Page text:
Continue reading

Go ahead, make My Day by Impeaching Trump, Taking All Guns and Opening Up the Camps for Conservatives! By Charles Taylor

     In the movie Avengers: Endgame (2019), the main villain Thanos has obtained the power to do virtually everything. He has this power by having magic stones that control all aspects of reality. In the previous movie, because he was a population controller, he eliminated half the universe (why just half?), but the Avengers time travelled and reversed this, just like the election of Donald Trump. In this movie he time travels too, and attempts now to totally destroy the universe and remake it, atom by atom, just as the Democrats want to do to traditional America, because so long as any one traditionalist remains, they will resist. The Democrats are like Thanos, seeking to destroy the US, and the West, also down to the last atom. The impeachment of Trump will be the turning point:

“Most Americans don’t realize it yet, but in just a few weeks we will witness one of the most critical moments in American history.  Right now the Democrats in the House of Representatives are drafting articles of impeachment, and it is expected that there will be a vote by the end of this year.  If President Trump is impeached by the House, that will set off a chain of events that nobody is going to be able to control, and if the U.S. Senate ultimately decides to remove Trump from office, all hell will break loose in America.  There are tens of millions of very loyal Trump supporters in this country, and many of them are extremely passionate.  Simply impeaching Trump would represent a “breaking point” for many of them, and if Trump is actually removed from office by a Republican-controlled Senate it is inevitable that we would see a very frightening explosion of righteous anger, and at that point there wouldn’t be much of anything that could be done to calm them down.  A large percentage of the population would instantly lose all the faith they ever had in our political system, and unfortunately there would be widespread civil unrest in the streets.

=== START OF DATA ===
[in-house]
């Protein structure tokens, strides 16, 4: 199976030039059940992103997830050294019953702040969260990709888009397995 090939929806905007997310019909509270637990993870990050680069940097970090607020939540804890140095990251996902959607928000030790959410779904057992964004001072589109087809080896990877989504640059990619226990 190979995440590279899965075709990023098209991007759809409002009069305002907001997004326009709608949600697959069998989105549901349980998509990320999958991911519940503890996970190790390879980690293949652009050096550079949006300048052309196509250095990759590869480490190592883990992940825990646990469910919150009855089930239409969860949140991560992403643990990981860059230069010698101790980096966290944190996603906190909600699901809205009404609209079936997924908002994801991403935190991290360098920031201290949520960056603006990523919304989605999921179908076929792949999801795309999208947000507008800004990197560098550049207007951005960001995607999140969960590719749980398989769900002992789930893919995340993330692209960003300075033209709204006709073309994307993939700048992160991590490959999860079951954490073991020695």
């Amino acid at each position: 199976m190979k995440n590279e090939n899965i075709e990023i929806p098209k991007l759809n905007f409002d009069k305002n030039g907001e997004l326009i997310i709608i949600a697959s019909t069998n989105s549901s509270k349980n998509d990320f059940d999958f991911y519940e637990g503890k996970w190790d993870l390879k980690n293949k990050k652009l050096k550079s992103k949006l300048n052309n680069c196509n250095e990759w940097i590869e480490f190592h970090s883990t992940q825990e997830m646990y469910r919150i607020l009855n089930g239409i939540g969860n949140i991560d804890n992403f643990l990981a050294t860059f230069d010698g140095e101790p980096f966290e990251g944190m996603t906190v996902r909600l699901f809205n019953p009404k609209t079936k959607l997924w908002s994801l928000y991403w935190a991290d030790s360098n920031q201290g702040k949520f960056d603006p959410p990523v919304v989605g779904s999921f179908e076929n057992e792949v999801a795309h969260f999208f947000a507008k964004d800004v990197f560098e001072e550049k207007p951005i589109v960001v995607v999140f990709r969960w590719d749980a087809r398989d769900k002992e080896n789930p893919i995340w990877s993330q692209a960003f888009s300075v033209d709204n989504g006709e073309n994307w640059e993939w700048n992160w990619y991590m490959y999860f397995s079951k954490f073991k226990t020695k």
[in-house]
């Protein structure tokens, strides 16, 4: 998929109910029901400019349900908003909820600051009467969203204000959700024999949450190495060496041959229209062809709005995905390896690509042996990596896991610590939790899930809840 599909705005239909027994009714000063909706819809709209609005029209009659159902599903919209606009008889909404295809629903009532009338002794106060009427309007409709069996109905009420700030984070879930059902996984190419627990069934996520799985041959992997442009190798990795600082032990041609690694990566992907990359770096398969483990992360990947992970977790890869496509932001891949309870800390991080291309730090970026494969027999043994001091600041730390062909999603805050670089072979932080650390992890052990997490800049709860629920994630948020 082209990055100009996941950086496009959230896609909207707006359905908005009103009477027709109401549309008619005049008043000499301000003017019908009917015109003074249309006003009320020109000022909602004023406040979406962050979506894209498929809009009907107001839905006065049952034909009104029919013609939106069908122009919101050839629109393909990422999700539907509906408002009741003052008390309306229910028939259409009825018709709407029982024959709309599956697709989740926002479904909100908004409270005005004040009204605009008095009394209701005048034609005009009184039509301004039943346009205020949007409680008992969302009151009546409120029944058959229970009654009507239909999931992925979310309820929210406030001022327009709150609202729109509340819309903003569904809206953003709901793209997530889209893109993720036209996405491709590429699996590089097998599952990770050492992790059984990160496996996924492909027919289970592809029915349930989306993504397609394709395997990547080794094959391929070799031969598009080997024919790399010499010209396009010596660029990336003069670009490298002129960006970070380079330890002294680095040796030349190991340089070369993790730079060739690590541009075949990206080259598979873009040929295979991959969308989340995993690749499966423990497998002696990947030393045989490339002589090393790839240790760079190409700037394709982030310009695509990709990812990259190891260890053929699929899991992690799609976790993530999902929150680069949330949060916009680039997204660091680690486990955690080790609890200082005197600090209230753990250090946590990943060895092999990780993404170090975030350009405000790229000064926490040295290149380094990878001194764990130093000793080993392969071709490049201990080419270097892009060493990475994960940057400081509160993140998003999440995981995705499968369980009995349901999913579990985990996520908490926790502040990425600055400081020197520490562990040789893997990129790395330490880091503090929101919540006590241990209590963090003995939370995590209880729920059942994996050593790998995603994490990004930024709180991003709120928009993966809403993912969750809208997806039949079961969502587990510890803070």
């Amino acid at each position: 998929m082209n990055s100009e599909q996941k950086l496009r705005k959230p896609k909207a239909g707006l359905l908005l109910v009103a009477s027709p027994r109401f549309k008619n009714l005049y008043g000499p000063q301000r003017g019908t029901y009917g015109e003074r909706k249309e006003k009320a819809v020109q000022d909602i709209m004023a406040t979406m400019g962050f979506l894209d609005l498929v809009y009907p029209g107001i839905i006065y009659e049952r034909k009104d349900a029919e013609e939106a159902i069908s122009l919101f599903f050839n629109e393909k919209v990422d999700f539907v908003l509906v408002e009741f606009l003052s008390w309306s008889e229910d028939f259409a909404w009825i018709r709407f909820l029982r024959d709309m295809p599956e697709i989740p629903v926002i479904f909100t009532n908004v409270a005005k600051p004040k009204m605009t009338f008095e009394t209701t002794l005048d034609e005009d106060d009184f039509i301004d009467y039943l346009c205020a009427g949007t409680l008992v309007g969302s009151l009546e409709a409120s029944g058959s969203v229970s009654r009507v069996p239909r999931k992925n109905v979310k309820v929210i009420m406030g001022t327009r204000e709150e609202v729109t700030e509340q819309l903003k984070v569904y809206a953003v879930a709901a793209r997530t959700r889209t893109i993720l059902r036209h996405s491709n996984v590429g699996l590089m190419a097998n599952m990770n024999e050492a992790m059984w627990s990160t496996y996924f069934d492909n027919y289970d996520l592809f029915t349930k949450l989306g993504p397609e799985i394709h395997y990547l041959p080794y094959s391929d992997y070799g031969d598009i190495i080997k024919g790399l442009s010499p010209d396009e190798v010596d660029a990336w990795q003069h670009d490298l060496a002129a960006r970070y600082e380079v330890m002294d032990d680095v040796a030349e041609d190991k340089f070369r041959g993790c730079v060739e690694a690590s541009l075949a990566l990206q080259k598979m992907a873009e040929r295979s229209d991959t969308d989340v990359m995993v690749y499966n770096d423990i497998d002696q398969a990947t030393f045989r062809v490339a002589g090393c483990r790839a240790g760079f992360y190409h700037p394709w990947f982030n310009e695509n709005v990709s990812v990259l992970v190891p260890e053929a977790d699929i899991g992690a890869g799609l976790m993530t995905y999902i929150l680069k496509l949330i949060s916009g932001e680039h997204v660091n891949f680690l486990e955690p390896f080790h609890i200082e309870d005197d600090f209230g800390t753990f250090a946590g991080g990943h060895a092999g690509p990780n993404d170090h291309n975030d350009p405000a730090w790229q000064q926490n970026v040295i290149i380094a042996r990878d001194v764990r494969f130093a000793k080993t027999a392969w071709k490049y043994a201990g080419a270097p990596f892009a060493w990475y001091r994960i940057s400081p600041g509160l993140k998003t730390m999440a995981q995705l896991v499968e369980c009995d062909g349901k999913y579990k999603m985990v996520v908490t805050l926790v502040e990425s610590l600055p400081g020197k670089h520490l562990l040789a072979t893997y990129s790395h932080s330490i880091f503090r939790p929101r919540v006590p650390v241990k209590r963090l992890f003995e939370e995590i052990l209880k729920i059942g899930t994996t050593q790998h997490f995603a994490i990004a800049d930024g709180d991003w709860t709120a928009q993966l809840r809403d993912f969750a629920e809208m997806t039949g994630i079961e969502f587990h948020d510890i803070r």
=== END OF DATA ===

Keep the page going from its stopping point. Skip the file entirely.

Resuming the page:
Continue reading

Is Hillary Clinton Going from Crazy to Creepy? By Charles Taylor

     There are plenty of articles out there in internet land, indicating that Hillary Clinton is getting ready for her second run against Donald Trump. The degenerate libtards have never recovered from the Trump victory, and many are still saying that Hillary actually won. Yet, if the Red Queen does intend to run, is she mentally fit to do so? There was the weird head shaking during the last election, like she was some sort of defective toy scaring children, but the media has censored that now, or she is better, or she has the right meds. But, what about this?